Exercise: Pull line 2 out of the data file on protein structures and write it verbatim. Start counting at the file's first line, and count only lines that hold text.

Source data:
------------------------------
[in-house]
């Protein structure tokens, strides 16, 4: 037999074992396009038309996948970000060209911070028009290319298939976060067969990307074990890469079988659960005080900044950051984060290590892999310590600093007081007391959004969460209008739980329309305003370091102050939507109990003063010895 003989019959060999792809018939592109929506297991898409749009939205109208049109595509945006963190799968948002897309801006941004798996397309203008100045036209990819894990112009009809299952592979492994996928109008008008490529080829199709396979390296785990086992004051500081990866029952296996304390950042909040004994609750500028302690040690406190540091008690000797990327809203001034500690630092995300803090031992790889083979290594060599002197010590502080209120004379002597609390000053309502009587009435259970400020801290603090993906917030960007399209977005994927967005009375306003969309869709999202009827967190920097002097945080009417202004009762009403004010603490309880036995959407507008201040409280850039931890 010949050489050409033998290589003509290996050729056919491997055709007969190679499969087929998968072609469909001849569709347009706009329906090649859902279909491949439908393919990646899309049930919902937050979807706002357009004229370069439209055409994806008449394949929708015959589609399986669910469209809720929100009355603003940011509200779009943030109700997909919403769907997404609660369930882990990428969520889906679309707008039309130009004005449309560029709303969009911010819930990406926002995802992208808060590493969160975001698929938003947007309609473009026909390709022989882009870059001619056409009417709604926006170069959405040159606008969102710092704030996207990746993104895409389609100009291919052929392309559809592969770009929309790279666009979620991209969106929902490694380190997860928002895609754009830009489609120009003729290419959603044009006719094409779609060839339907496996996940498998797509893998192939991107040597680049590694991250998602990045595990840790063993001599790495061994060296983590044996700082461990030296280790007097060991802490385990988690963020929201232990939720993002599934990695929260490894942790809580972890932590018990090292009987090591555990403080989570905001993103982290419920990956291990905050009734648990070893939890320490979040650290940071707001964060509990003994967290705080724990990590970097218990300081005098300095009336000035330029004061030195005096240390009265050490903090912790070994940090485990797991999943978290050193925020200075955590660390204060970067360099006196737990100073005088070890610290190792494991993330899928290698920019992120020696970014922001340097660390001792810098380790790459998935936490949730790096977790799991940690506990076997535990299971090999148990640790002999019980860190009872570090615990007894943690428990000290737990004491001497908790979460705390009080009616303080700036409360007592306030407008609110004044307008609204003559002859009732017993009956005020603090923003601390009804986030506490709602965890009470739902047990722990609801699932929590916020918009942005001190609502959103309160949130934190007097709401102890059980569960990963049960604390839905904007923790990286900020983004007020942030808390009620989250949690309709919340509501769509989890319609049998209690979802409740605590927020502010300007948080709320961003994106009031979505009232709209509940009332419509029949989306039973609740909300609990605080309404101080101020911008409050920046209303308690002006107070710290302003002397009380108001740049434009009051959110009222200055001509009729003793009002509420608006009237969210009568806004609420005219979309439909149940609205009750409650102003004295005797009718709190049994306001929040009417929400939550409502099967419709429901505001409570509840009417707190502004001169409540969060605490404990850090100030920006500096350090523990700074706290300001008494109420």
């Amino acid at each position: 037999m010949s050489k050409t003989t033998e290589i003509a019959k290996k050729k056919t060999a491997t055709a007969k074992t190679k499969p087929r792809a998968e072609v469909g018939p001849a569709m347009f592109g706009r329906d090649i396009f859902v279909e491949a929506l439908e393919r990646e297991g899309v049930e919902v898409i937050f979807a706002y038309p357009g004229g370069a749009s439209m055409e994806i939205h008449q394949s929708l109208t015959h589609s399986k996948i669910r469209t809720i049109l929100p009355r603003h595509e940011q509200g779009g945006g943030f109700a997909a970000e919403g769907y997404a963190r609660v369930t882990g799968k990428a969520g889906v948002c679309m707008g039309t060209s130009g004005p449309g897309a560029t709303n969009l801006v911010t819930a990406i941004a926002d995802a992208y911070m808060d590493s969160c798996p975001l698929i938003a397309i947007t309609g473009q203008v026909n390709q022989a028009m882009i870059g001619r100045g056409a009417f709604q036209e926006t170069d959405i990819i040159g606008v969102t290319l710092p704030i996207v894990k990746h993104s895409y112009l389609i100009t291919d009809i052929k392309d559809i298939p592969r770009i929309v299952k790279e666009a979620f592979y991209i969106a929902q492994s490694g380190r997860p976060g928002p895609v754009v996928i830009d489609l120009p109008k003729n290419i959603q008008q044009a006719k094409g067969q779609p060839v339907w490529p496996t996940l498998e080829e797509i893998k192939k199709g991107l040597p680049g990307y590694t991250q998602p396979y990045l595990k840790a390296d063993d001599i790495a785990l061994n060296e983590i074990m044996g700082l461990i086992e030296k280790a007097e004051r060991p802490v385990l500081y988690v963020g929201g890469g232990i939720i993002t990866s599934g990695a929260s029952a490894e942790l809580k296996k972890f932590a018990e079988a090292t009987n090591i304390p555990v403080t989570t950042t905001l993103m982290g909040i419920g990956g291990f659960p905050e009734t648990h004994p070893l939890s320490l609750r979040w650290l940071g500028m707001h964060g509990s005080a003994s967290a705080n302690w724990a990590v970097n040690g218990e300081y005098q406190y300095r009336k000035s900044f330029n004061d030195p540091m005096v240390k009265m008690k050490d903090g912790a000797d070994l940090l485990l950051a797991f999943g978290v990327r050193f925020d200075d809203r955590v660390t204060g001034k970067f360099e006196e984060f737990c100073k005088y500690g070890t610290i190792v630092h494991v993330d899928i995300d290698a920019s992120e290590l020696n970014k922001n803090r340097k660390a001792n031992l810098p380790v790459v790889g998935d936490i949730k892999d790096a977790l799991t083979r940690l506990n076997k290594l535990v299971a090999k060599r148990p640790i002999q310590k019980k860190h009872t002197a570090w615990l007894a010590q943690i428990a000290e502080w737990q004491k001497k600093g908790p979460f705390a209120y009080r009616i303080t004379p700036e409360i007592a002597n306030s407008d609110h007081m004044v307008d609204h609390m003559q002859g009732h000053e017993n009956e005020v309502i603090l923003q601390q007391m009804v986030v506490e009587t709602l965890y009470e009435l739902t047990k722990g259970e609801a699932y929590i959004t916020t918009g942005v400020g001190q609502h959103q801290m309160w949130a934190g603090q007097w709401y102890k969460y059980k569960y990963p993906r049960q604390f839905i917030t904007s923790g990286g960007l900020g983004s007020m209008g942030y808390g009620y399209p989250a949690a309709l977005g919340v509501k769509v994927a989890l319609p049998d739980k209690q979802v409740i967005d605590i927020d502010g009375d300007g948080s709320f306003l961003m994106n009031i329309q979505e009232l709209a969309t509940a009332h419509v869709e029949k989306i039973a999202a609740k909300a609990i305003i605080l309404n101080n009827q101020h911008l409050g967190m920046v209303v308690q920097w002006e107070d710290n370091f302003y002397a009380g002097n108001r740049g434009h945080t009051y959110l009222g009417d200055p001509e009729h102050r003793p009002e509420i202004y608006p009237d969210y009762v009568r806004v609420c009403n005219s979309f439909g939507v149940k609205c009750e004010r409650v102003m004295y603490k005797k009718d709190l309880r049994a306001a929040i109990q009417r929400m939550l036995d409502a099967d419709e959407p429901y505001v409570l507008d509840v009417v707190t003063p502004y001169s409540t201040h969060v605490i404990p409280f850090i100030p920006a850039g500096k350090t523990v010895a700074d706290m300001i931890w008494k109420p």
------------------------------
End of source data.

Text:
């Protein structure tokens, strides 16, 4: 037999074992396009038309996948970000060209911070028009290319298939976060067969990307074990890469079988659960005080900044950051984060290590892999310590600093007081007391959004969460209008739980329309305003370091102050939507109990003063010895 003989019959060999792809018939592109929506297991898409749009939205109208049109595509945006963190799968948002897309801006941004798996397309203008100045036209990819894990112009009809299952592979492994996928109008008008490529080829199709396979390296785990086992004051500081990866029952296996304390950042909040004994609750500028302690040690406190540091008690000797990327809203001034500690630092995300803090031992790889083979290594060599002197010590502080209120004379002597609390000053309502009587009435259970400020801290603090993906917030960007399209977005994927967005009375306003969309869709999202009827967190920097002097945080009417202004009762009403004010603490309880036995959407507008201040409280850039931890 010949050489050409033998290589003509290996050729056919491997055709007969190679499969087929998968072609469909001849569709347009706009329906090649859902279909491949439908393919990646899309049930919902937050979807706002357009004229370069439209055409994806008449394949929708015959589609399986669910469209809720929100009355603003940011509200779009943030109700997909919403769907997404609660369930882990990428969520889906679309707008039309130009004005449309560029709303969009911010819930990406926002995802992208808060590493969160975001698929938003947007309609473009026909390709022989882009870059001619056409009417709604926006170069959405040159606008969102710092704030996207990746993104895409389609100009291919052929392309559809592969770009929309790279666009979620991209969106929902490694380190997860928002895609754009830009489609120009003729290419959603044009006719094409779609060839339907496996996940498998797509893998192939991107040597680049590694991250998602990045595990840790063993001599790495061994060296983590044996700082461990030296280790007097060991802490385990988690963020929201232990939720993002599934990695929260490894942790809580972890932590018990090292009987090591555990403080989570905001993103982290419920990956291990905050009734648990070893939890320490979040650290940071707001964060509990003994967290705080724990990590970097218990300081005098300095009336000035330029004061030195005096240390009265050490903090912790070994940090485990797991999943978290050193925020200075955590660390204060970067360099006196737990100073005088070890610290190792494991993330899928290698920019992120020696970014922001340097660390001792810098380790790459998935936490949730790096977790799991940690506990076997535990299971090999148990640790002999019980860190009872570090615990007894943690428990000290737990004491001497908790979460705390009080009616303080700036409360007592306030407008609110004044307008609204003559002859009732017993009956005020603090923003601390009804986030506490709602965890009470739902047990722990609801699932929590916020918009942005001190609502959103309160949130934190007097709401102890059980569960990963049960604390839905904007923790990286900020983004007020942030808390009620989250949690309709919340509501769509989890319609049998209690979802409740605590927020502010300007948080709320961003994106009031979505009232709209509940009332419509029949989306039973609740909300609990605080309404101080101020911008409050920046209303308690002006107070710290302003002397009380108001740049434009009051959110009222200055001509009729003793009002509420608006009237969210009568806004609420005219979309439909149940609205009750409650102003004295005797009718709190049994306001929040009417929400939550409502099967419709429901505001409570509840009417707190502004001169409540969060605490404990850090100030920006500096350090523990700074706290300001008494109420």